Miriam Patrick

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9 thoughts on “Miriam Patrick”

  1. …it became clear to me where I had room for improvement and I think it was helpful to the kids to see the work I was putting into the class and that we were working together….

    This counting of words/structures during PQA and the resultant feeling of working together with the kids, facing together in the same direction to accomplish a common goal, is something I have felt as well. Just having three kids counting three structures (I give then baseball pitch counters – $10 each at Sports Authority) has a magical effect on the feeling in the classroom just as you express, Miriam.

    1. Pitch counters… brilliant! Sounds a lot less labor intensive than having kids keep track on whiteboards: i.e. what I’ve been doing.

      And benigne te accipimus Miriam! Doceo apud LacOccidentalem (South Fulton).

      1. Do people use mechanical or digital counters? I would think that the mechanical ones (at least the ones I grew up with) make too much noise to use in the classroom.

        1. I just ask kids to keep tallies with a pencil on a notecard I give them. It’s worked fine for me, but I can see how the pitch counter would really be appealing to them. Very official; cool gadgetry.

          I did something last month with word counters. I likely read this idea somewhere else and forgot. We introduced 3 or 4 new structures, made up gestures, practiced with them for a bit, and before PQA students placed “bets” on how many times each new word would get used for the rest of class. Only times I said it counted — also any times spoken by students if any were brought up to the front of the room during PQA — not the general class. Each child who wanted to make a guess (and that was all of them) wrote their names and an estimate for each new structure on a note card. I told them that my aim was to get at least 25 times with each structure, 40 if possible. (When I saw some students wrote “4” and “7” I knew who was NOT listening.) I collected the notecards before we began. The student who came closest to the actual counts won a small prize which I delivered later that day. Who knew Botan rice candy was such a cool thing, but it clearly was. Calling it betting upped the excitement level, too. It also made clear that using the structures as much as possible in conversation with them was my deliberate goal. I think this was the first time I’d used word counters in class.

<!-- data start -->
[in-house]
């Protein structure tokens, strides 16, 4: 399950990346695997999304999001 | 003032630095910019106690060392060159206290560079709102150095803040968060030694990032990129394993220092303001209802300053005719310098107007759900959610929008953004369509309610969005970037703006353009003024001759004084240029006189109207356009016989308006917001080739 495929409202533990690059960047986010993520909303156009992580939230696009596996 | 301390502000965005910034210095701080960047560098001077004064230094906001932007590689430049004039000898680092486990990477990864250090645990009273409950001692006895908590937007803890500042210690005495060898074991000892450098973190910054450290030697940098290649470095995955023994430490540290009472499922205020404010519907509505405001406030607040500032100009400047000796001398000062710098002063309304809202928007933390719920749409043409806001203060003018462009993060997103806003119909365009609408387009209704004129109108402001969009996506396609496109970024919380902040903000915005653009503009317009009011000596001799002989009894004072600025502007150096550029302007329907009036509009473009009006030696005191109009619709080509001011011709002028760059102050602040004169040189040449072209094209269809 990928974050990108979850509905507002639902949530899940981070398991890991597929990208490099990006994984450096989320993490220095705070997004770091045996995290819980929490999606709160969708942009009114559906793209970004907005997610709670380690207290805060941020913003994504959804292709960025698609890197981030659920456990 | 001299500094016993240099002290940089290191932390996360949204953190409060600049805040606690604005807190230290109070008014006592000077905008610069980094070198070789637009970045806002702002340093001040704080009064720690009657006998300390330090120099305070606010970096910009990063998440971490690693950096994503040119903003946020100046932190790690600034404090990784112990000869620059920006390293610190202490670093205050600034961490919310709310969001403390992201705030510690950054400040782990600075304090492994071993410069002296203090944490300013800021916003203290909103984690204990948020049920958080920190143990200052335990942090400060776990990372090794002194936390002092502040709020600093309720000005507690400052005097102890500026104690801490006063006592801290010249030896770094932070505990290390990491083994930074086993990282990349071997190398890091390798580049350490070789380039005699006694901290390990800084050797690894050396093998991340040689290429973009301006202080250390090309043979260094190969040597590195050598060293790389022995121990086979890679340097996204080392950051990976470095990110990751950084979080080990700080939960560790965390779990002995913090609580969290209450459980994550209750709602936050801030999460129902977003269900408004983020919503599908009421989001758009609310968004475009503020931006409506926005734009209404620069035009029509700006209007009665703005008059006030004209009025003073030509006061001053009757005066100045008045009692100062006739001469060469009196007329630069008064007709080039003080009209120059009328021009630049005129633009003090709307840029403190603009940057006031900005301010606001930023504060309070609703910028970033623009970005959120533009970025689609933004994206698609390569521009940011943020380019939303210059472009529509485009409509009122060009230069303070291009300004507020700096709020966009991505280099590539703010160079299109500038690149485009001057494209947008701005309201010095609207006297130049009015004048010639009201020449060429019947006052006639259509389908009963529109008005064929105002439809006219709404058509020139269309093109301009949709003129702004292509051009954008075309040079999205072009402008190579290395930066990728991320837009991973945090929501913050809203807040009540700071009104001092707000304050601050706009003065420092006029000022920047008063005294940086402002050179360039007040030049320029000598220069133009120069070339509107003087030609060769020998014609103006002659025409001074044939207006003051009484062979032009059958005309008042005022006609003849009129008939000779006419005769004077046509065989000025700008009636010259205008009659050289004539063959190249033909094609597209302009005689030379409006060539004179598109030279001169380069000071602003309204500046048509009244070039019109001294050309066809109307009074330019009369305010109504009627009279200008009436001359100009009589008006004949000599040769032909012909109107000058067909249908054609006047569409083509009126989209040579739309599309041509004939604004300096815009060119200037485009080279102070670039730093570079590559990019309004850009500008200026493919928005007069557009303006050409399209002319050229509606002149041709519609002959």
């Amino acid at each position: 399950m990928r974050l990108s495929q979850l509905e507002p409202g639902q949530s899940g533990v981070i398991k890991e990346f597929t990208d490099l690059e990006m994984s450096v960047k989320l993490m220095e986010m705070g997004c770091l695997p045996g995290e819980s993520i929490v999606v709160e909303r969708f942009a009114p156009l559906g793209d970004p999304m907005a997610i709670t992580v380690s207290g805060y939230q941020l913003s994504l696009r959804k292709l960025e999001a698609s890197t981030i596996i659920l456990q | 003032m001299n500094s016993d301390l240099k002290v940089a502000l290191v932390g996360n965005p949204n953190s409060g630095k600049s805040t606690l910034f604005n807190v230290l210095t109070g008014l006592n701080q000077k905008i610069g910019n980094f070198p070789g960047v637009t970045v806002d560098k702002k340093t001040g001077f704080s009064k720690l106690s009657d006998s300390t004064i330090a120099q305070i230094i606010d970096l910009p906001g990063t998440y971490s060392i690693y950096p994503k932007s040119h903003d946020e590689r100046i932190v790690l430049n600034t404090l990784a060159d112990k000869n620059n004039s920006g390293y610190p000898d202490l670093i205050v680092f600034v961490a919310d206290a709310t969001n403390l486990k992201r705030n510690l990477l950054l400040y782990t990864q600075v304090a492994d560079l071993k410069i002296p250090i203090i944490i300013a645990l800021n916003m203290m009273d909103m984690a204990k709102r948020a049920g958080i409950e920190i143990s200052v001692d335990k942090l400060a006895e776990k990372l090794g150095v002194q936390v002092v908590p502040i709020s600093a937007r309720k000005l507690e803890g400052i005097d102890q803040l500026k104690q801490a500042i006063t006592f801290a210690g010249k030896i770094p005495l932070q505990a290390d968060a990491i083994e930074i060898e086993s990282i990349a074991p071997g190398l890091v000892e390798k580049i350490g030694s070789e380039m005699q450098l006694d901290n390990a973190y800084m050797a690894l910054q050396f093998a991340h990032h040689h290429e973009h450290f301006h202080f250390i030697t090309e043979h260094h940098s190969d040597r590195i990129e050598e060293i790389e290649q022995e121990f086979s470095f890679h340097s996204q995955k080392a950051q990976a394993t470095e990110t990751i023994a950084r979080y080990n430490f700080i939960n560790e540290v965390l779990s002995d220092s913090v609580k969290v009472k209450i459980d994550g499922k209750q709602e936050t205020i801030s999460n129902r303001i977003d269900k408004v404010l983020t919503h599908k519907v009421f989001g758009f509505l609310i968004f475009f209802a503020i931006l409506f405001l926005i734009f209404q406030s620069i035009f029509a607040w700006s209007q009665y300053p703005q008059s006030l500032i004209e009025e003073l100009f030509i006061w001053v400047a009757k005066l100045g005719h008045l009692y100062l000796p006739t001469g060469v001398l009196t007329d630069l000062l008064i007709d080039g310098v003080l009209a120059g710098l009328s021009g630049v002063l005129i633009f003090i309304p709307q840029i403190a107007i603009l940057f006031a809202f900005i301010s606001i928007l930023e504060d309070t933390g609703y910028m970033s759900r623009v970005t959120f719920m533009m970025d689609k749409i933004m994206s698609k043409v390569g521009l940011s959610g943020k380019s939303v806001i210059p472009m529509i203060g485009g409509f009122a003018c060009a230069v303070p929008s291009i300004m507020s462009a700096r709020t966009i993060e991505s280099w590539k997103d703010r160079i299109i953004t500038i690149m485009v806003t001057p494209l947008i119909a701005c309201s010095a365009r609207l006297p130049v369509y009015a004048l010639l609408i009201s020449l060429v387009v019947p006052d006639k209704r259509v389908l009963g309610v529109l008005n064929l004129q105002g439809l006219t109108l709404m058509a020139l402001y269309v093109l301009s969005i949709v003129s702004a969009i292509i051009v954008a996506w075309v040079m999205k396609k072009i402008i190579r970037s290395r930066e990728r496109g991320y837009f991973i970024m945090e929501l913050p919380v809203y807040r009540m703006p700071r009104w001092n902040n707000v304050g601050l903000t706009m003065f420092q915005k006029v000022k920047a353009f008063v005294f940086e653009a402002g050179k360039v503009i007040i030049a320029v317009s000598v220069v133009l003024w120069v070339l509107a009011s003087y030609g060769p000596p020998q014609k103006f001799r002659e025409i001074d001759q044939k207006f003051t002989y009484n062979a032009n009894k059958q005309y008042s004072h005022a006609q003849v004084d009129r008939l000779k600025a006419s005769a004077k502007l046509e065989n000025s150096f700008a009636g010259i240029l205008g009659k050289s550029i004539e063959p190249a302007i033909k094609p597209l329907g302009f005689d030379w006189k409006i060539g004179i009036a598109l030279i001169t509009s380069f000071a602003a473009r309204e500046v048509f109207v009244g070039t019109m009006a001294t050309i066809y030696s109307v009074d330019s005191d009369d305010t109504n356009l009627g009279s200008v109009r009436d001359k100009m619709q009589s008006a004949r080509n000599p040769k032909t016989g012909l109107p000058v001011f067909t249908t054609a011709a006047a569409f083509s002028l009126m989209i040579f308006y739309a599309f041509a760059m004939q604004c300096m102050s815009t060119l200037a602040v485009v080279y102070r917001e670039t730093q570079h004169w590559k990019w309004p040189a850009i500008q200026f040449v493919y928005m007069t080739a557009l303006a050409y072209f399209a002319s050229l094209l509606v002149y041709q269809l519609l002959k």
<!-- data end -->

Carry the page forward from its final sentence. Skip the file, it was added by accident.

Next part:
The level of listening and engagement was considerably higher, and the counters obviously felt extra important. It’s something I’ll do again when kids act blah during Step 1. Doing it too often & they’d likely find ways to cheat. Actually, their attempts to cheat were usually trying to make me use a structure again because I wasn’t up to their estimate yet. Students trying to get me to increase reps? I’ll take it. Did they lose focus on meaning because they were just listening for the structure, not thinking about meaning? I was alert to that potential problem. Asking specific students questions (not taking volunteers) helped, as any of them could be called upon at any time.

        2. Yeah mine are digital. Very quiet. I like them also bc I do believe kids always give me credit for less reps than I am getting bc they soon get tired of counting, but with the counters they count more accurately.

      2. Salve Daniel!

        laeta sum te cognoscere! Doceo apud Duluth!

        I also love the idea of the counters. Right now I’m allowing them to have a piece of paper out, but this would make the job more interesting to them I think and would make it a lot easier.

  2. Miriam,

    Welcome. I too am a Latin teacher and I welcome your presence here. Each time I learn of a new Latin teacher here, I get so excited about seeing so many teachers doing this work. It is nice to “meet” you. I look forward to seeing your posts.

    Jeff

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